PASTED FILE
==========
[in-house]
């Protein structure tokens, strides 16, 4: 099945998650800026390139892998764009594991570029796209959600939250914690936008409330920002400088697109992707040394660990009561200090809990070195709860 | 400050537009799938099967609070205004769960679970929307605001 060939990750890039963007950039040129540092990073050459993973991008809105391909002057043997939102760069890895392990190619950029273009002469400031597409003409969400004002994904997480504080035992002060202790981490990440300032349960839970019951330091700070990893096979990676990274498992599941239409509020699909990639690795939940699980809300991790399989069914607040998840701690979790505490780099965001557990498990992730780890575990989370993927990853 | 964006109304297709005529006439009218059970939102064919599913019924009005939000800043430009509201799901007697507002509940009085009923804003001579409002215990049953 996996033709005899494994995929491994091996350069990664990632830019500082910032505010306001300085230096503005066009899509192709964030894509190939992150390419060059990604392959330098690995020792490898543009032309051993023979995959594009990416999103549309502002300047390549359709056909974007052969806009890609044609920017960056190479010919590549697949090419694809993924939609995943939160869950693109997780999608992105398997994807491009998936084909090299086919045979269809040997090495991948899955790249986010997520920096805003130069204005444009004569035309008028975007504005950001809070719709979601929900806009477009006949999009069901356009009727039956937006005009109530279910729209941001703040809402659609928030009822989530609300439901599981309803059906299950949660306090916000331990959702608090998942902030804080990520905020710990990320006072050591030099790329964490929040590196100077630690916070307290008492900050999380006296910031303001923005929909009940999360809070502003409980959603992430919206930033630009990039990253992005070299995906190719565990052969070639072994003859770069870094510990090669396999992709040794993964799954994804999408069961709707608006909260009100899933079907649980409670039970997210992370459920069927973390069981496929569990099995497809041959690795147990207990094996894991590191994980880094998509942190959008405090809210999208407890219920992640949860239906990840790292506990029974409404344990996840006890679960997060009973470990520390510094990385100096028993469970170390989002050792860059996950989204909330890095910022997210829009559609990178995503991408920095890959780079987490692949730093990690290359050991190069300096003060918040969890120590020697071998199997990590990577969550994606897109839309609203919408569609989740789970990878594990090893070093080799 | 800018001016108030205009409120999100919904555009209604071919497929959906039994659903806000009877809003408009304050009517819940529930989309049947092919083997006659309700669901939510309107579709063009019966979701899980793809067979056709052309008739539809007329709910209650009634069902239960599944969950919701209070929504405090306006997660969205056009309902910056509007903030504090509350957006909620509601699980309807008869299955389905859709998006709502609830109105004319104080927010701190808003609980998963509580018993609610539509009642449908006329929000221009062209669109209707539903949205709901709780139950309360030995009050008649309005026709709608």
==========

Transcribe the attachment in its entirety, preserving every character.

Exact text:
[in-house]
């Protein structure tokens, strides 16, 4: 099945998650800026390139892998764009594991570029796209959600939250914690936008409330920002400088697109992707040394660990009561200090809990070195709860 | 400050537009799938099967609070205004769960679970929307605001 060939990750890039963007950039040129540092990073050459993973991008809105391909002057043997939102760069890895392990190619950029273009002469400031597409003409969400004002994904997480504080035992002060202790981490990440300032349960839970019951330091700070990893096979990676990274498992599941239409509020699909990639690795939940699980809300991790399989069914607040998840701690979790505490780099965001557990498990992730780890575990989370993927990853 | 964006109304297709005529006439009218059970939102064919599913019924009005939000800043430009509201799901007697507002509940009085009923804003001579409002215990049953 996996033709005899494994995929491994091996350069990664990632830019500082910032505010306001300085230096503005066009899509192709964030894509190939992150390419060059990604392959330098690995020792490898543009032309051993023979995959594009990416999103549309502002300047390549359709056909974007052969806009890609044609920017960056190479010919590549697949090419694809993924939609995943939160869950693109997780999608992105398997994807491009998936084909090299086919045979269809040997090495991948899955790249986010997520920096805003130069204005444009004569035309008028975007504005950001809070719709979601929900806009477009006949999009069901356009009727039956937006005009109530279910729209941001703040809402659609928030009822989530609300439901599981309803059906299950949660306090916000331990959702608090998942902030804080990520905020710990990320006072050591030099790329964490929040590196100077630690916070307290008492900050999380006296910031303001923005929909009940999360809070502003409980959603992430919206930033630009990039990253992005070299995906190719565990052969070639072994003859770069870094510990090669396999992709040794993964799954994804999408069961709707608006909260009100899933079907649980409670039970997210992370459920069927973390069981496929569990099995497809041959690795147990207990094996894991590191994980880094998509942190959008405090809210999208407890219920992640949860239906990840790292506990029974409404344990996840006890679960997060009973470990520390510094990385100096028993469970170390989002050792860059996950989204909330890095910022997210829009559609990178995503991408920095890959780079987490692949730093990690290359050991190069300096003060918040969890120590020697071998199997990590990577969550994606897109839309609203919408569609989740789970990878594990090893070093080799 | 800018001016108030205009409120999100919904555009209604071919497929959906039994659903806000009877809003408009304050009517819940529930989309049947092919083997006659309700669901939510309107579709063009019966979701899980793809067979056709052309008739539809007329709910209650009634069902239960599944969950919701209070929504405090306006997660969205056009309902910056509007903030504090509350957006909620509601699980309807008869299955389905859709998006709502609830109105004319104080927010701190808003609980998963509580018993609610539509009642449908006329929000221009062209669109209707539903949205709901709780139950309360030995009050008649309005026709709608």